This is an academic source from the YorkU library database. Although its a book, the chapters are broken down into the different movies that Anderson has created and the special qualities about them/what issues each movie addresses. For example chapter three is titled "Gender, Youth, and the Exploration of Masculinity in Bottle Rocket" and Chapter five is titled "The Interplay of Narrative Text, Language, and Film: Literary Influence and Intertextuality in The Royal Tenenbaums". For my podcast I want to do a vignette about the different films from Anderson's past that include other non-white actors portrayed in a poor light, so I believe that i can discuss what people seem to be more concerned with in these movies apart from the racial issues, (for example people are more concerned with the intertextuality of The Royal Tenenbaums but never mention the dodgy racial comments that Royal continually makes). It was extremely hard to find an academic source that I could relate to my podcast directly so this is the closest I could get.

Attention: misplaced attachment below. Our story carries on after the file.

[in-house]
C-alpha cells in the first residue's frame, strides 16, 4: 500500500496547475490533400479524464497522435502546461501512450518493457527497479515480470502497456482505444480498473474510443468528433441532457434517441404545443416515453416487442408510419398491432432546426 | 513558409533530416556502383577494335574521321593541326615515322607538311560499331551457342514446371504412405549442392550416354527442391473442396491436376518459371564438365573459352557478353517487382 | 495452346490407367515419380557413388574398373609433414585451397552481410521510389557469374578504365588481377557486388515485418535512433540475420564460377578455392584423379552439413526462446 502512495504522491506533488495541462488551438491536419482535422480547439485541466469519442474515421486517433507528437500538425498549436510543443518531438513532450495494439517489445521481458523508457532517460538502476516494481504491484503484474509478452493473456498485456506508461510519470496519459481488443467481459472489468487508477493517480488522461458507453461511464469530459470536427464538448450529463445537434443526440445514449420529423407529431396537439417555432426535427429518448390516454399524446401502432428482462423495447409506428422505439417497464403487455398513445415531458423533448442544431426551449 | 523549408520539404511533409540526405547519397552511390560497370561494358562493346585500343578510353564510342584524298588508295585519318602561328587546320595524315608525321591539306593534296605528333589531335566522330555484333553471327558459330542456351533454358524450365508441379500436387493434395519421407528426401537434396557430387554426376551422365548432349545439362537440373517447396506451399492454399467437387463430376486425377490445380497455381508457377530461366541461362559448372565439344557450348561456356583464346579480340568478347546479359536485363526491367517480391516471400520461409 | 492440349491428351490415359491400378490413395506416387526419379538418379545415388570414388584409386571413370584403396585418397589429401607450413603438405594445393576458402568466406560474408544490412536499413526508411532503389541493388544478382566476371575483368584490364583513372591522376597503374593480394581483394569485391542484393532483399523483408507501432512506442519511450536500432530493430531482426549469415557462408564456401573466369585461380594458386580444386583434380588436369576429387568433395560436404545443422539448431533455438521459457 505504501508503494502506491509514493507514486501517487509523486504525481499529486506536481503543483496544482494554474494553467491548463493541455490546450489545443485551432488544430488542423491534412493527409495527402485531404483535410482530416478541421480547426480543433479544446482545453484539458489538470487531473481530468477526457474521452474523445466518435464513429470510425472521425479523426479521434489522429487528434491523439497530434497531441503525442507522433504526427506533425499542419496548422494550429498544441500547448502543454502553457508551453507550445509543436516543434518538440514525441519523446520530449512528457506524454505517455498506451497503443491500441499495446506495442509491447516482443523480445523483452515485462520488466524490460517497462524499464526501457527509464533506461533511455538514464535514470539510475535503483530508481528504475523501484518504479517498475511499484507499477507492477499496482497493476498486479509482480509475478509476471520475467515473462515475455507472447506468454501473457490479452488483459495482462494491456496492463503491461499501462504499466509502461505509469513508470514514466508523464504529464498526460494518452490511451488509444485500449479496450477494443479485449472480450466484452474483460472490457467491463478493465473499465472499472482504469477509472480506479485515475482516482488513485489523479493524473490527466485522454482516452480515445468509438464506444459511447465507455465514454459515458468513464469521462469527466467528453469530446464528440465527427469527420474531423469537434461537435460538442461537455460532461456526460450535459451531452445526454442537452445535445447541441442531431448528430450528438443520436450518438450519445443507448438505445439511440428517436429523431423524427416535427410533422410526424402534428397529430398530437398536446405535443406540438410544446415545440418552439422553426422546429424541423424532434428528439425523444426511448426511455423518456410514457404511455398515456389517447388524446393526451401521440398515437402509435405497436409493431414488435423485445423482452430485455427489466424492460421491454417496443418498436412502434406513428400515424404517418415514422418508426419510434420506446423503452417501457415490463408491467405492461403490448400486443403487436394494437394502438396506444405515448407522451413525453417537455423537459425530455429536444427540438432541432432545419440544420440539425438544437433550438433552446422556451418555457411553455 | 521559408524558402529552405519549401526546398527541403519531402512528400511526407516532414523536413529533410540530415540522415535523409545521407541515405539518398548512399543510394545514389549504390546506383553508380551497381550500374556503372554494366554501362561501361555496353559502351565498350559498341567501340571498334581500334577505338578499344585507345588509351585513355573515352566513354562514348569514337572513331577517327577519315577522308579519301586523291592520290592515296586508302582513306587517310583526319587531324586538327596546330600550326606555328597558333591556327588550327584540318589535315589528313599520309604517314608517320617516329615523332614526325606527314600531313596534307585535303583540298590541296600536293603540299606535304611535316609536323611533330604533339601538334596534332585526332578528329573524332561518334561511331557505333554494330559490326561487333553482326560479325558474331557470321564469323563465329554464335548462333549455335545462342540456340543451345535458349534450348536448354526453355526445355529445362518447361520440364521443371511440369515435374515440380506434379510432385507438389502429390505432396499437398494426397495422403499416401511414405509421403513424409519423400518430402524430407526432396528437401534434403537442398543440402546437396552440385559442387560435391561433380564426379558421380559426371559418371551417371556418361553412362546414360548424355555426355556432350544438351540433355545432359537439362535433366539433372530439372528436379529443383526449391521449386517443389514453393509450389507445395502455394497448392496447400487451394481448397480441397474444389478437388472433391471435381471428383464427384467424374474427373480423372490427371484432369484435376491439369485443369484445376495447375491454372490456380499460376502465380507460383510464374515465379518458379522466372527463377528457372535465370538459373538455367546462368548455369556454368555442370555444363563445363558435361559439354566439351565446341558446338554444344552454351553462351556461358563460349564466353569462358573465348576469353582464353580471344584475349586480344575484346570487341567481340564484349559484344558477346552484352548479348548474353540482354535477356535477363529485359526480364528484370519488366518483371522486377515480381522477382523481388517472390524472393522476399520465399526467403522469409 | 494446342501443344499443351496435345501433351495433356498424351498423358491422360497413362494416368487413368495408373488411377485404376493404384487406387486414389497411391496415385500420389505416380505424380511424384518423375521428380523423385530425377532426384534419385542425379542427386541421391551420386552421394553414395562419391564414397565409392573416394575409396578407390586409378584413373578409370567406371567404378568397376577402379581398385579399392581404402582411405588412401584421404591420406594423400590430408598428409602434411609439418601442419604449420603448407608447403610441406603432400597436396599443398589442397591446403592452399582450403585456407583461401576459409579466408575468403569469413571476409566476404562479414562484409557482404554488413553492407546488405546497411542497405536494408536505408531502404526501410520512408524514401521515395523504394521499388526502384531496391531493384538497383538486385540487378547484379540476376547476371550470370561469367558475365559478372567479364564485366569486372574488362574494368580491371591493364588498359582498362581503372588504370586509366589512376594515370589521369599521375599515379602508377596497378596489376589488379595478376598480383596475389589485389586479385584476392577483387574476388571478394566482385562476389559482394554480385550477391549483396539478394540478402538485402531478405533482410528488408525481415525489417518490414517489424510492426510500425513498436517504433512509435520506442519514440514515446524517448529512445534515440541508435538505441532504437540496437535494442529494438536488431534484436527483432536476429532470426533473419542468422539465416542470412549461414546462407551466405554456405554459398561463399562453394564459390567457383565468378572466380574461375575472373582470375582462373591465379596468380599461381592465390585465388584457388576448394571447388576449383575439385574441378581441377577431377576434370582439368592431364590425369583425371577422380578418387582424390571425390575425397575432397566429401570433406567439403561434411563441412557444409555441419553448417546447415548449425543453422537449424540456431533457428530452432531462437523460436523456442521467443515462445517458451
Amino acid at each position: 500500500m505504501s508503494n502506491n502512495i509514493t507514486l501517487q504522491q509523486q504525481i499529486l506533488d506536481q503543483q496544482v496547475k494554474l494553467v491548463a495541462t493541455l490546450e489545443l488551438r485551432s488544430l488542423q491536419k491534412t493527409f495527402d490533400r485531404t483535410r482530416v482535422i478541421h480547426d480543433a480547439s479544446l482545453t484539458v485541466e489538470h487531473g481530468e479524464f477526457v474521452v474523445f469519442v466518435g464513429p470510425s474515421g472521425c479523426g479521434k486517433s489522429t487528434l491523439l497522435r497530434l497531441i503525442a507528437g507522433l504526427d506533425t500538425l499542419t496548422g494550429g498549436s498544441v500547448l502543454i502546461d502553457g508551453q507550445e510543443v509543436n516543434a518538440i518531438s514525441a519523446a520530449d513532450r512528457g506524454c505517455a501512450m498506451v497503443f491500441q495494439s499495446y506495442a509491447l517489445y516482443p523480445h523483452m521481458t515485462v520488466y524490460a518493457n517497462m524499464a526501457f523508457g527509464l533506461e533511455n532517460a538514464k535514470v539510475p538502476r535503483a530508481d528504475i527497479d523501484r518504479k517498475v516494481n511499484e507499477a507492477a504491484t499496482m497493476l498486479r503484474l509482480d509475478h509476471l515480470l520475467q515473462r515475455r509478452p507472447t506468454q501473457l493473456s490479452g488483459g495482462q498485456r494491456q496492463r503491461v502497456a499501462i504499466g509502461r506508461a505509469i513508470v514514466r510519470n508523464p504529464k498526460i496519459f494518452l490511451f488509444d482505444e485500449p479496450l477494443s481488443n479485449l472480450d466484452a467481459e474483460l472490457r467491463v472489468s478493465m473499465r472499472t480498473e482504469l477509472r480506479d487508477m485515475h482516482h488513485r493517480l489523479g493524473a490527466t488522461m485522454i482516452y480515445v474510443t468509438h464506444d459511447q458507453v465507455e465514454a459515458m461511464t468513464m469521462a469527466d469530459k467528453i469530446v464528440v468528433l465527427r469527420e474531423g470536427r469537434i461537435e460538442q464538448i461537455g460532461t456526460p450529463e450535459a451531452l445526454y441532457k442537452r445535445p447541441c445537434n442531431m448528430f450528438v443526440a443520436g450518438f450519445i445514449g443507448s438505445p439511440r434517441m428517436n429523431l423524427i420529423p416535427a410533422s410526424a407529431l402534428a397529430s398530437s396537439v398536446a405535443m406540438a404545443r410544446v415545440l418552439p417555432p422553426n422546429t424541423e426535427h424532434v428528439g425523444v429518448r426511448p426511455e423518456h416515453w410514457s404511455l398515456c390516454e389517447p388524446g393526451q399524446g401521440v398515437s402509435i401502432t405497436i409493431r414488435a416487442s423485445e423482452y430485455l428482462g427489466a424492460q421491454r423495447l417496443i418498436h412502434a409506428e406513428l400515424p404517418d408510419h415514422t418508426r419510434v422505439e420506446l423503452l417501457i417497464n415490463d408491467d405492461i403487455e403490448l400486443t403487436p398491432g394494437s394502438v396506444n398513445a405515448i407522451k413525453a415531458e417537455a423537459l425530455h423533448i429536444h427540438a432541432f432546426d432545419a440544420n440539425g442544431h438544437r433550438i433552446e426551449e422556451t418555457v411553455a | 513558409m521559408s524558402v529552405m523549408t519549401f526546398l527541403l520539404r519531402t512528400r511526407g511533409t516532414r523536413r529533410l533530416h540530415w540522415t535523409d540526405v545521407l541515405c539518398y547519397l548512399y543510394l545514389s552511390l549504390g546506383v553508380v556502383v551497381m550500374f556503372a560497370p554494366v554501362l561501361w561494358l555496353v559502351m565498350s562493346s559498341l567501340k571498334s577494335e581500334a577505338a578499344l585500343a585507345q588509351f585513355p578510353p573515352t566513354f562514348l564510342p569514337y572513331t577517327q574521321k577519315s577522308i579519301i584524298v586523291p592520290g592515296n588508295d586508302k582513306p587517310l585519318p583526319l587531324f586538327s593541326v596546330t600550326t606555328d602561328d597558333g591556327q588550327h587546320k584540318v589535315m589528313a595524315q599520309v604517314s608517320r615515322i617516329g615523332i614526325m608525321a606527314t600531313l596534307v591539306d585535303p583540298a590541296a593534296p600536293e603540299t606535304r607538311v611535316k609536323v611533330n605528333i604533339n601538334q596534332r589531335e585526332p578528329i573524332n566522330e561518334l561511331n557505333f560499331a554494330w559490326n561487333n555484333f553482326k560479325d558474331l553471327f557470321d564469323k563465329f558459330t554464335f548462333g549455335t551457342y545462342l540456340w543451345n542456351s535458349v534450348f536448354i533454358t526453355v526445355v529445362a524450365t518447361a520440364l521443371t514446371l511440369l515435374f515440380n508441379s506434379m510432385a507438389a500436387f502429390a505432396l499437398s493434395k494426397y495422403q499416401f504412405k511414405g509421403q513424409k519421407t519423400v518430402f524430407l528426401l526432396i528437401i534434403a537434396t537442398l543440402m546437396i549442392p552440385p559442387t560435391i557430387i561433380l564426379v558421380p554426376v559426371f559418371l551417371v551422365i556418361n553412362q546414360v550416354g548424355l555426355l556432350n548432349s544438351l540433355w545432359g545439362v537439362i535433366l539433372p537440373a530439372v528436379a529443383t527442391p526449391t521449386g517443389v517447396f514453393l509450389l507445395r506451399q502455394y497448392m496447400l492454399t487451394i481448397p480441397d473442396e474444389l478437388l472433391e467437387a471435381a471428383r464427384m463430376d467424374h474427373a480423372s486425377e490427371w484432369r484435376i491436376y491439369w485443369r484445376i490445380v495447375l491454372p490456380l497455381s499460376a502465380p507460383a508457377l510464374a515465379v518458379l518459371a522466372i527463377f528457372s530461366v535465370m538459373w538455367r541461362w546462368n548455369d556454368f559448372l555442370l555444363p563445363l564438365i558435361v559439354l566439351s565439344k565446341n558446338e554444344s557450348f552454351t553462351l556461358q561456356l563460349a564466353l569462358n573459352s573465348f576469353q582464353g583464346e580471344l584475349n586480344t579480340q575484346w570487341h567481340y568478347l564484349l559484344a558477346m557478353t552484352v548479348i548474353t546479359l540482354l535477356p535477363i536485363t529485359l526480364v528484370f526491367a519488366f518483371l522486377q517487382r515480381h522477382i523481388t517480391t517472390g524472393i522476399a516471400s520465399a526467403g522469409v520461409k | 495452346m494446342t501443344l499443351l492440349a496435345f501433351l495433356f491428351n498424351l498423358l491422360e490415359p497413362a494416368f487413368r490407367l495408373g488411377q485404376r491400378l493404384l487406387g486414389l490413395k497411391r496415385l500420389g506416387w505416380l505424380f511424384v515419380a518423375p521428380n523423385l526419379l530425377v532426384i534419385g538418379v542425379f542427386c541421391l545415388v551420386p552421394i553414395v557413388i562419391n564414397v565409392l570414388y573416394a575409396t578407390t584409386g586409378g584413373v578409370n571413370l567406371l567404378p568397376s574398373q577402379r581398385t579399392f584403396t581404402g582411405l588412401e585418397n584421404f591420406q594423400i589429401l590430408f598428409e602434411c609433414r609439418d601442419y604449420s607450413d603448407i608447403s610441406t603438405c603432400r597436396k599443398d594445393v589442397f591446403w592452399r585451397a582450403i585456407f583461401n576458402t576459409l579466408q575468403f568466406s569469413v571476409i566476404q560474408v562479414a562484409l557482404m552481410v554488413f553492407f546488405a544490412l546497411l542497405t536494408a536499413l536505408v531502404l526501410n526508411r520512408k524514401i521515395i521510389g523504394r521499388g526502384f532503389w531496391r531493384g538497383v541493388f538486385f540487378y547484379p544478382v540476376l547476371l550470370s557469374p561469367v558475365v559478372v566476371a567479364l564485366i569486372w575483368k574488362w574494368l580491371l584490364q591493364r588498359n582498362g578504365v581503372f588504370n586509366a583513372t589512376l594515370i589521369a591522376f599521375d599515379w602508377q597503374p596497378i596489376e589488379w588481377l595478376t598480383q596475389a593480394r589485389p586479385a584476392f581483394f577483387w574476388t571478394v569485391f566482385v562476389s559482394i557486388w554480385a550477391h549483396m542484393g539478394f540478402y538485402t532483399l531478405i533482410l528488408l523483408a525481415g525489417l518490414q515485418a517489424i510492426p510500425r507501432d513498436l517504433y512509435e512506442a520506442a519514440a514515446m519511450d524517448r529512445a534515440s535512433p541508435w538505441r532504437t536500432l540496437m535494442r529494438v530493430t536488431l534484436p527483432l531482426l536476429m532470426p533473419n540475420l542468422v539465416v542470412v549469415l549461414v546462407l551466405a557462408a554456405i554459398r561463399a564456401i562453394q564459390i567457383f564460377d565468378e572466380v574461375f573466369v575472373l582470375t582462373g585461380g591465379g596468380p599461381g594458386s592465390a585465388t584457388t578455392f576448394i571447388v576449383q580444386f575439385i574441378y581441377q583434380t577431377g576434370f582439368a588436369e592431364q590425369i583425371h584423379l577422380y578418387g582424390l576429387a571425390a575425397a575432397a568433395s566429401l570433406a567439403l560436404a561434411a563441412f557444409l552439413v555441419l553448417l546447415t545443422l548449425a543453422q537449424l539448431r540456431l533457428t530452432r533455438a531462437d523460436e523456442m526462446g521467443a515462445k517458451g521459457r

Pieper, Katherine M., et al. “Race & Ethnicity in Independent Films: Prevalence of Underrepresented Directors and the Barriers They Face .” Annenberg School for Communication & Journalism University of Southern California.

This is an American government source (https://www.arts.gov/sites/default/files/Research-Art-Works-Sundance.pdf) regarding the hardships that different directors face in america. Though it does not directly correlate with Wes Anderson because he is not an underrepresented director it does draw attention to racial issues in Hollywood. This paper draws attention to how difficult it is for directors of different races to get higher budgets that white directors (such as Anderson) would be able to get for the same project. I believe i could use this information possibly in the middle of my podcast when I discuss racial issues in recent media including whitewashing in Isle of dogs and other popular movies, or in my intro or conclusion when educating my listeners on some of Hollywood's race issues.